Recently I saw these two books listed on Netgalley. I didn't realise at the time that they are quite short stories aimed at reluctant readers. I requested them because both Anthony McGowan and Theresa Breslin are both UKYA authors.
And while there was a significant delay between downloading them onto my Kindle and reading them, I can definitely see the appeal of these books. While personally I do prefer a longer, more in-depth story, I thought both of these books were able to put across everything they needed in the short amount of space that they had.
I really enjoyed this story. I've visited Alcatraz and seen the conditions that the prisoners dealt with and also noted the distance between where Alcatraz sits on this rock in the San Francisco bay and how far a prisoner would have to travel to get to land. And yet I was on the edge of my seat watching this attempt at escape play out.
What I really liked about Prisoner in Alcatraz is that it seems to highlight the different every day choices that everyone has and the consequences of those actions. Marty's story moved pretty quickly, there was plenty of action to engage readers and by the end I was generally interested in Marty's story and what would become of him. He made some poor choices in life, but my heart went out to him. Very interesting story!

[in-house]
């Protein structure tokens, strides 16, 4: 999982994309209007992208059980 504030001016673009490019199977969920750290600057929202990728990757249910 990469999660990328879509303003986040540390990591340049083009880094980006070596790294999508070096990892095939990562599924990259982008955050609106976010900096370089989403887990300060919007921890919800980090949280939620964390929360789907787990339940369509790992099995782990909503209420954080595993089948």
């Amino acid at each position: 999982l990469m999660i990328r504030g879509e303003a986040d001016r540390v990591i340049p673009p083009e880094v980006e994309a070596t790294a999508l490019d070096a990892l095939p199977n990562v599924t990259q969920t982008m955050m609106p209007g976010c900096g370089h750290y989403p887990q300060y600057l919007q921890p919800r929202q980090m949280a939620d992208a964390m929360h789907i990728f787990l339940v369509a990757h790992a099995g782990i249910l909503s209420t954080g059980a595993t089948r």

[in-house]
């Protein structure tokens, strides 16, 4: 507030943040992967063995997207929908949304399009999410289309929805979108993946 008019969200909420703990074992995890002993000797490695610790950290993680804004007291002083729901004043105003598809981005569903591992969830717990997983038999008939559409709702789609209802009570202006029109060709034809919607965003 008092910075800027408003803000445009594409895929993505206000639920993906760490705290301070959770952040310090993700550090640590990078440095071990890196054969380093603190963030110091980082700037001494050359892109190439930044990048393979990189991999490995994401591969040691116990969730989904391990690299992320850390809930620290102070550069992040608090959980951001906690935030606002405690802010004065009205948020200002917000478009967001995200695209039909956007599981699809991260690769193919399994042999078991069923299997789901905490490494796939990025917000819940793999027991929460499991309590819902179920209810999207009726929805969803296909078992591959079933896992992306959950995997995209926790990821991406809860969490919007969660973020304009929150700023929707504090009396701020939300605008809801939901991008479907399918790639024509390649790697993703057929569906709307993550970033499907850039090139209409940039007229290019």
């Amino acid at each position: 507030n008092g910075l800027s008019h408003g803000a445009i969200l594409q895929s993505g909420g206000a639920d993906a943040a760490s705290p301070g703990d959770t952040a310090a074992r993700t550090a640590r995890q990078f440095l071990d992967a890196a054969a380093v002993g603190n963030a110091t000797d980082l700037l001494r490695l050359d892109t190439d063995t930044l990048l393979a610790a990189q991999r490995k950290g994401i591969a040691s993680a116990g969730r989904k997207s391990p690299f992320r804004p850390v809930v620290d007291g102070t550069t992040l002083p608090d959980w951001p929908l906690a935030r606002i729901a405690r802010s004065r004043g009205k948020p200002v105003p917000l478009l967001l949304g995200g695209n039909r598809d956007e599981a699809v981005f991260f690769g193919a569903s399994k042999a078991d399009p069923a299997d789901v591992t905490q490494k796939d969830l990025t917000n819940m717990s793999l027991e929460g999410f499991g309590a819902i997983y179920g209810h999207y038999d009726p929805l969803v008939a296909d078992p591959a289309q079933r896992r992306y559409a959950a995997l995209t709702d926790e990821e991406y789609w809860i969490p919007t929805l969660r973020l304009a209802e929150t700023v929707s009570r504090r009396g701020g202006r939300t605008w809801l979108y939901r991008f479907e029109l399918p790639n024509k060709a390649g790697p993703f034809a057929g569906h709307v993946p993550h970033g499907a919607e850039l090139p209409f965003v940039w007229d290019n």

I think The Fall can at times be a little bit harsh to read. The tone of the book and the writing style are both pretty bleak. This group of boys attend a school that has known better times and bullying and other anti-social behaviour seems to be rife. This is a story in which none of the characters are very likeable and you can hardly say you 'enjoyed' the story when it's finished. But I did still find it interesting.
I think the main concept behind this story is the loss of innocence. In both of the incidents that occur, something beautiful or innocent seems to be destroyed. There is quite an obvious connection between a fox and a bullied boy within this story and I think conversations can be had about the meaning of the title and about Mog's reasons for doing what he did. It certainly made me stop and think.